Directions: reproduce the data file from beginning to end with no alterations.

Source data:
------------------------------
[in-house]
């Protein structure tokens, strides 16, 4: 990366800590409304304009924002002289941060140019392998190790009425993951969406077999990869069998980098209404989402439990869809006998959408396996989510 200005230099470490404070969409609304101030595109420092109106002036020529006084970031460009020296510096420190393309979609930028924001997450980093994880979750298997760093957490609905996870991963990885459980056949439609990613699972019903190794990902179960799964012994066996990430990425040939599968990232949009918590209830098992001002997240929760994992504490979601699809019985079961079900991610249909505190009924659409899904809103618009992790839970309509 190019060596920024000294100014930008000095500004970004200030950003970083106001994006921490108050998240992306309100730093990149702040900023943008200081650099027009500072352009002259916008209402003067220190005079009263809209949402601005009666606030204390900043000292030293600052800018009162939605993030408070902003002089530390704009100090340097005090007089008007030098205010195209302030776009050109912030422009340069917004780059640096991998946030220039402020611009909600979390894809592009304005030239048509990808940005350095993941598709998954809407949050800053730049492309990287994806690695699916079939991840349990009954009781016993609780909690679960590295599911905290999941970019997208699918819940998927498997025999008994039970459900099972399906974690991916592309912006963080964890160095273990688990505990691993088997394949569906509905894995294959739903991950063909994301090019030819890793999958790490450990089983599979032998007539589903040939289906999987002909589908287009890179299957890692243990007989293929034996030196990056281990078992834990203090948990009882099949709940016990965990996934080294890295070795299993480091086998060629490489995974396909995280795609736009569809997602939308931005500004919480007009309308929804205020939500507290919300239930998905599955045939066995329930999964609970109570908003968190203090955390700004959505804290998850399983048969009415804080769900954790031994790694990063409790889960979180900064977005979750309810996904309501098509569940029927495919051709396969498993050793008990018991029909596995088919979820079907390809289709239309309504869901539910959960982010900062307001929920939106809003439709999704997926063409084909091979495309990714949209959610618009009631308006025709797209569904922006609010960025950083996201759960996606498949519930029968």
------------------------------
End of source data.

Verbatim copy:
[in-house]
């Protein structure tokens, strides 16, 4: 990366800590409304304009924002002289941060140019392998190790009425993951969406077999990869069998980098209404989402439990869809006998959408396996989510 200005230099470490404070969409609304101030595109420092109106002036020529006084970031460009020296510096420190393309979609930028924001997450980093994880979750298997760093957490609905996870991963990885459980056949439609990613699972019903190794990902179960799964012994066996990430990425040939599968990232949009918590209830098992001002997240929760994992504490979601699809019985079961079900991610249909505190009924659409899904809103618009992790839970309509 190019060596920024000294100014930008000095500004970004200030950003970083106001994006921490108050998240992306309100730093990149702040900023943008200081650099027009500072352009002259916008209402003067220190005079009263809209949402601005009666606030204390900043000292030293600052800018009162939605993030408070902003002089530390704009100090340097005090007089008007030098205010195209302030776009050109912030422009340069917004780059640096991998946030220039402020611009909600979390894809592009304005030239048509990808940005350095993941598709998954809407949050800053730049492309990287994806690695699916079939991840349990009954009781016993609780909690679960590295599911905290999941970019997208699918819940998927498997025999008994039970459900099972399906974690991916592309912006963080964890160095273990688990505990691993088997394949569906509905894995294959739903991950063909994301090019030819890793999958790490450990089983599979032998007539589903040939289906999987002909589908287009890179299957890692243990007989293929034996030196990056281990078992834990203090948990009882099949709940016990965990996934080294890295070795299993480091086998060629490489995974396909995280795609736009569809997602939308931005500004919480007009309308929804205020939500507290919300239930998905599955045939066995329930999964609970109570908003968190203090955390700004959505804290998850399983048969009415804080769900954790031994790694990063409790889960979180900064977005979750309810996904309501098509569940029927495919051709396969498993050793008990018991029909596995088919979820079907390809289709239309309504869901539910959960982010900062307001929920939106809003439709999704997926063409084909091979495309990714949209959610618009009631308006025709797209569904922006609010960025950083996201759960996606498949519930029968």